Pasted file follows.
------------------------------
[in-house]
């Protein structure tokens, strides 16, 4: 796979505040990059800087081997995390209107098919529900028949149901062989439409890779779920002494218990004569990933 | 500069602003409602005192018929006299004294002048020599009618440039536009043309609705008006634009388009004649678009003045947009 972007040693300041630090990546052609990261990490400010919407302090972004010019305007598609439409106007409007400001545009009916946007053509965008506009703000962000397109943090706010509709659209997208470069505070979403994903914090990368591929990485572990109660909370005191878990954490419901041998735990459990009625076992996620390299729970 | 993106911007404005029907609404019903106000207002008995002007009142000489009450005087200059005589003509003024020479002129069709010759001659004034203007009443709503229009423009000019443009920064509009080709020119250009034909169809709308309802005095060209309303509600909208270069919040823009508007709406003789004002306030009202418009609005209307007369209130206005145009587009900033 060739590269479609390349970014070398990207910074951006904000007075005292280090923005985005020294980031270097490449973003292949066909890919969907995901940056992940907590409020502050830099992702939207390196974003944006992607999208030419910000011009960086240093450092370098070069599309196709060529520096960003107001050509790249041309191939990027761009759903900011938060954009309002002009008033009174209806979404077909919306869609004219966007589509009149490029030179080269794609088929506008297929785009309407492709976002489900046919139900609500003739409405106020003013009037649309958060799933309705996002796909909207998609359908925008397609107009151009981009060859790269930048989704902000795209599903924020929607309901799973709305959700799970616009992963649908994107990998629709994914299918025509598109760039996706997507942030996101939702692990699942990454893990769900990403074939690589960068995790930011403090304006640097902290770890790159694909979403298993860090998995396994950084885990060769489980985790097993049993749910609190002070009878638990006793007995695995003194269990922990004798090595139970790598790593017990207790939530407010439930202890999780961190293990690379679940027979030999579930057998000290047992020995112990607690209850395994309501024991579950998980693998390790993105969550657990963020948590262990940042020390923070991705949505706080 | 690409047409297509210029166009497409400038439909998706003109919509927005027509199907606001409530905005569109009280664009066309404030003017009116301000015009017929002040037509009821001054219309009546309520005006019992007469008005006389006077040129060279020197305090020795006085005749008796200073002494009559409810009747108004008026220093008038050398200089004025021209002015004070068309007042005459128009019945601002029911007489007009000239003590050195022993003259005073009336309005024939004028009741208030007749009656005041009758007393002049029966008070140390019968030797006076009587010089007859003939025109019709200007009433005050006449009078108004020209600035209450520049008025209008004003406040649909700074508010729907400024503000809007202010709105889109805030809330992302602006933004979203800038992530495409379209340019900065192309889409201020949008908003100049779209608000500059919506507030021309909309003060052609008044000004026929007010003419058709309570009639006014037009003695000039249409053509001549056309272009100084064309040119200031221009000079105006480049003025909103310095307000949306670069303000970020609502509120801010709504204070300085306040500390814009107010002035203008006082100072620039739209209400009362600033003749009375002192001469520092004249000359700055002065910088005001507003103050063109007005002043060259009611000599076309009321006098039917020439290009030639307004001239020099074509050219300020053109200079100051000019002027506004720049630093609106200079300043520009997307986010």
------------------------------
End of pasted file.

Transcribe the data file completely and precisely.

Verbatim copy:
[in-house]
């Protein structure tokens, strides 16, 4: 796979505040990059800087081997995390209107098919529900028949149901062989439409890779779920002494218990004569990933 | 500069602003409602005192018929006299004294002048020599009618440039536009043309609705008006634009388009004649678009003045947009 972007040693300041630090990546052609990261990490400010919407302090972004010019305007598609439409106007409007400001545009009916946007053509965008506009703000962000397109943090706010509709659209997208470069505070979403994903914090990368591929990485572990109660909370005191878990954490419901041998735990459990009625076992996620390299729970 | 993106911007404005029907609404019903106000207002008995002007009142000489009450005087200059005589003509003024020479002129069709010759001659004034203007009443709503229009423009000019443009920064509009080709020119250009034909169809709308309802005095060209309303509600909208270069919040823009508007709406003789004002306030009202418009609005209307007369209130206005145009587009900033 060739590269479609390349970014070398990207910074951006904000007075005292280090923005985005020294980031270097490449973003292949066909890919969907995901940056992940907590409020502050830099992702939207390196974003944006992607999208030419910000011009960086240093450092370098070069599309196709060529520096960003107001050509790249041309191939990027761009759903900011938060954009309002002009008033009174209806979404077909919306869609004219966007589509009149490029030179080269794609088929506008297929785009309407492709976002489900046919139900609500003739409405106020003013009037649309958060799933309705996002796909909207998609359908925008397609107009151009981009060859790269930048989704902000795209599903924020929607309901799973709305959700799970616009992963649908994107990998629709994914299918025509598109760039996706997507942030996101939702692990699942990454893990769900990403074939690589960068995790930011403090304006640097902290770890790159694909979403298993860090998995396994950084885990060769489980985790097993049993749910609190002070009878638990006793007995695995003194269990922990004798090595139970790598790593017990207790939530407010439930202890999780961190293990690379679940027979030999579930057998000290047992020995112990607690209850395994309501024991579950998980693998390790993105969550657990963020948590262990940042020390923070991705949505706080 | 690409047409297509210029166009497409400038439909998706003109919509927005027509199907606001409530905005569109009280664009066309404030003017009116301000015009017929002040037509009821001054219309009546309520005006019992007469008005006389006077040129060279020197305090020795006085005749008796200073002494009559409810009747108004008026220093008038050398200089004025021209002015004070068309007042005459128009019945601002029911007489007009000239003590050195022993003259005073009336309005024939004028009741208030007749009656005041009758007393002049029966008070140390019968030797006076009587010089007859003939025109019709200007009433005050006449009078108004020209600035209450520049008025209008004003406040649909700074508010729907400024503000809007202010709105889109805030809330992302602006933004979203800038992530495409379209340019900065192309889409201020949008908003100049779209608000500059919506507030021309909309003060052609008044000004026929007010003419058709309570009639006014037009003695000039249409053509001549056309272009100084064309040119200031221009000079105006480049003025909103310095307000949306670069303000970020609502509120801010709504204070300085306040500390814009107010002035203008006082100072620039739209209400009362600033003749009375002192001469520092004249000359700055002065910088005001507003103050063109007005002043060259009611000599076309009321006098039917020439290009030639307004001239020099074509050219300020053109200079100051000019002027506004720049630093609106200079300043520009997307986010």